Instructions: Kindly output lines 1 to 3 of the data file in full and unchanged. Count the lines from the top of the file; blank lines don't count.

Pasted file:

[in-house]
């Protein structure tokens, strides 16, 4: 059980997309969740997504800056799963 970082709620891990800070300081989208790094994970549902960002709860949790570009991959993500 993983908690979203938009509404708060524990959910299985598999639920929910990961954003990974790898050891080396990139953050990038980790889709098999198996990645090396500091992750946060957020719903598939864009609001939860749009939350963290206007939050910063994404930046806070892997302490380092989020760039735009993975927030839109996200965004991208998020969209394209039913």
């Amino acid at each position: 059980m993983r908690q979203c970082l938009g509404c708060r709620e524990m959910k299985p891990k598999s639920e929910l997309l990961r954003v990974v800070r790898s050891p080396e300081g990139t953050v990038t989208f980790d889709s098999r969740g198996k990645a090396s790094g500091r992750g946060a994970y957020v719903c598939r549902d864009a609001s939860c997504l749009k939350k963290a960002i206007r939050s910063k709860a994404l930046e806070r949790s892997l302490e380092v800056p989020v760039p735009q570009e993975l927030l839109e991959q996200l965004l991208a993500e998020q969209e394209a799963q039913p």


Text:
[in-house]
């Protein structure tokens, strides 16, 4: 059980997309969740997504800056799963 970082709620891990800070300081989208790094994970549902960002709860949790570009991959993500 993983908690979203938009509404708060524990959910299985598999639920929910990961954003990974790898050891080396990139953050990038980790889709098999198996990645090396500091992750946060957020719903598939864009609001939860749009939350963290206007939050910063994404930046806070892997302490380092989020760039735009993975927030839109996200965004991208998020969209394209039913």
């Amino acid at each position: 059980m993983r908690q979203c970082l938009g509404c708060r709620e524990m959910k299985p891990k598999s639920e929910l997309l990961r954003v990974v800070r790898s050891p080396e300081g990139t953050v990038t989208f980790d889709s098999r969740g198996k990645a090396s790094g500091r992750g946060a994970y957020v719903c598939r549902d864009a609001s939860c997504l749009k939350k963290a960002i206007r939050s910063k709860a994404l930046e806070r949790s892997l302490e380092v800056p989020v760039p735009q570009e993975l927030l839109e991959q996200l965004l991208a993500e998020q969209e394209a799963q039913p």